nursing homes

Susan NYC / flickr, Creative Commons

Officials say the Kansas Department for Aging and Disability Services is on track to fall short of federal requirements for inspection of 350 nursing home facilities that receive Medicare or Medicaid funding.

The Topeka Capital-Journal reports that the agency's compliance record for annual inspections has grown worse since 2015, when state employees completed surveys at nearly 80 percent of the state's nursing facilities.

Only 35 percent were inspected in 2017 and the state is on pace to conduct less than 40 percent for 2018.

Heartland Health Monitor/File photo

Kansas officials have received a court order Friday to expedite their takeover of 15 financially troubled nursing homes. State regulators say they need to move quickly to protect hundreds of elderly and disabled Kansans who reside in the facilities.

Susan NYC / flickr, Creative Commons

Kansas officials are moving to protect more than 800 vulnerable residents of 15 financially troubled nursing homes across the state.

The Kansas Department for Aging and Disability Services is seeking court orders to put the facilities — currently operated by a New Jersey company — into receivership.

That would allow another company to take over operations pending arrangements to either sell the homes or close them.

Jim McLean / Kansas News Service

Nursing homes in Kansas find themselves in crisis, say the people who run them.

Rick Kimpel / flickr Creative Commons

Health care officials say Kansas nursing homes are hesitant to take patients who need hospice care and who are waiting on Medicaid coverage because they may not get paid for the care they provide.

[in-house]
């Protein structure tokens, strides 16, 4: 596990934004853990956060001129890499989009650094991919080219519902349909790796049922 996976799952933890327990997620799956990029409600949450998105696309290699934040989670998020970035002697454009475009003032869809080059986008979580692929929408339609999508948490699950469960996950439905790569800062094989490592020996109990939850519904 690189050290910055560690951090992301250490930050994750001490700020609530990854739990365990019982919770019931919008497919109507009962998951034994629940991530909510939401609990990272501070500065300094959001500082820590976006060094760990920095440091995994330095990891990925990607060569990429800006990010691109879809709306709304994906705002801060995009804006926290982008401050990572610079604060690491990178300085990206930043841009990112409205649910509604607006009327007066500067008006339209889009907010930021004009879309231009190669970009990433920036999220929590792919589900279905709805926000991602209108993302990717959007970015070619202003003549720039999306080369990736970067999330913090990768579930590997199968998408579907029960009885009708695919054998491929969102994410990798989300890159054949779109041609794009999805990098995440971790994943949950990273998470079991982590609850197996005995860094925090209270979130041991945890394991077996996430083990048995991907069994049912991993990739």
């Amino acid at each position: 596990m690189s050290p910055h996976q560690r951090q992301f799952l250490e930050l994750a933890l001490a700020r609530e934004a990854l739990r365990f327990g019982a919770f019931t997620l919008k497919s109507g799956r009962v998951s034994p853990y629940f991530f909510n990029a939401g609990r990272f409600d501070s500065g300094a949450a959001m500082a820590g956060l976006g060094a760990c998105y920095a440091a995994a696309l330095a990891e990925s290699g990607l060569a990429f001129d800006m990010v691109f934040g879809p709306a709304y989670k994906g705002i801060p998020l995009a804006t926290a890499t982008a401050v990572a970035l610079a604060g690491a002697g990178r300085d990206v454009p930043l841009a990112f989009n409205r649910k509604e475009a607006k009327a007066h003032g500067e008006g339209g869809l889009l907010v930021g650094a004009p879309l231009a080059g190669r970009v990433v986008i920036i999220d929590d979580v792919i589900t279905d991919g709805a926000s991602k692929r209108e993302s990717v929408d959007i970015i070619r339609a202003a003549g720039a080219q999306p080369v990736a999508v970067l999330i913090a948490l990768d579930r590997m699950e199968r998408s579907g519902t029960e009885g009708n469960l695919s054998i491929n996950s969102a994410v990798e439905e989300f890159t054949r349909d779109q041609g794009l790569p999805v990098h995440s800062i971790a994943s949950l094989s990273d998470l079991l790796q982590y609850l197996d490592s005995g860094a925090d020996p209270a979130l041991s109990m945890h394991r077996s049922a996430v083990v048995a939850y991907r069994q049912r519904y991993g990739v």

A backlog of Medicaid applications has been affecting Kansas nursing homes in recent years. Beneficiaries of Kansas' privatized Medicaid program, KanCare, wait months to see their applications approved while nursing homes provide care for which they aren't paid, the Topeka Capital-Journal reported.

Mabel Lamour/Belma/ReineMab / flickr Creative Commons

Kansas inspectors failed to follow up on nearly half the problems they found in 79 nursing homes across the state in 2014, according to a federal report issued Monday.

The U.S. Department of Health and Human Services Office of Inspector General report is part of a review of state agencies that inspect nursing homes that receive Medicare and Medicaid.

Watchdog: KS Nursing Home Requirements Too Weak

Sep 11, 2013

A nursing home watchdog group says Kansas nursing home residents would benefit from increased requirements for direct care from nurses and nurse-aides in nursing homes. Current regulations require adequate staffing to provide each resident a minimum of two hours of direct care daily.

Topeka Nursing Home Sues To Stay In Business

Jul 19, 2013

The owners of a Topeka nursing home have filed a federal lawsuit in attempt to stay in business. State and federal officials have decided to cancel the nursing home's eligibility for Medicare and Medicaid payments, and revoke its operating license.